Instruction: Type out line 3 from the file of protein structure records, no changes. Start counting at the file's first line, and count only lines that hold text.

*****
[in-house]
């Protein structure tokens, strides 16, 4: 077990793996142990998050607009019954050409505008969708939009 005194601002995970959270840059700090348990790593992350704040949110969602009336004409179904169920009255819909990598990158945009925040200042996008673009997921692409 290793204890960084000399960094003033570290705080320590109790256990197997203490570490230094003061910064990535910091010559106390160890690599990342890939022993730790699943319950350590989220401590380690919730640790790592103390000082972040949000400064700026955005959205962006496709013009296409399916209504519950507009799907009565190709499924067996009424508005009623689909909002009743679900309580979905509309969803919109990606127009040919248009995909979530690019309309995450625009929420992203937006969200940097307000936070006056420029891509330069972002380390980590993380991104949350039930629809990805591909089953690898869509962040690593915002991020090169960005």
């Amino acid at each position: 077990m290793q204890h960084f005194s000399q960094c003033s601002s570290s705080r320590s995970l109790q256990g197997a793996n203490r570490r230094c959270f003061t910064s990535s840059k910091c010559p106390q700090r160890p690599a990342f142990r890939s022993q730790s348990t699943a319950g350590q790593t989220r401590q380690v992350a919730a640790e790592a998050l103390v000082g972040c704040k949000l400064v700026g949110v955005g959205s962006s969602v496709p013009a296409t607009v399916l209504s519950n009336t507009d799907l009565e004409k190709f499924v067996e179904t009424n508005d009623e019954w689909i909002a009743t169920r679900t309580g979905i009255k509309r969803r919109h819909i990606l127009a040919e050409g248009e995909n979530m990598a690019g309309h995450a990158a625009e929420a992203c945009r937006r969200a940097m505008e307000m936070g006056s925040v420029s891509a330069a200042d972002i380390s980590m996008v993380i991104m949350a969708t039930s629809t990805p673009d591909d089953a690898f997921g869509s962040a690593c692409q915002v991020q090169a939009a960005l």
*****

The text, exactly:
């Amino acid at each position: 077990m290793q204890h960084f005194s000399q960094c003033s601002s570290s705080r320590s995970l109790q256990g197997a793996n203490r570490r230094c959270f003061t910064s990535s840059k910091c010559p106390q700090r160890p690599a990342f142990r890939s022993q730790s348990t699943a319950g350590q790593t989220r401590q380690v992350a919730a640790e790592a998050l103390v000082g972040c704040k949000l400064v700026g949110v955005g959205s962006s969602v496709p013009a296409t607009v399916l209504s519950n009336t507009d799907l009565e004409k190709f499924v067996e179904t009424n508005d009623e019954w689909i909002a009743t169920r679900t309580g979905i009255k509309r969803r919109h819909i990606l127009a040919e050409g248009e995909n979530m990598a690019g309309h995450a990158a625009e929420a992203c945009r937006r969200a940097m505008e307000m936070g006056s925040v420029s891509a330069a200042d972002i380390s980590m996008v993380i991104m949350a969708t039930s629809t990805p673009d591909d089953a690898f997921g869509s962040a690593c692409q915002v991020q090169a939009a960005l």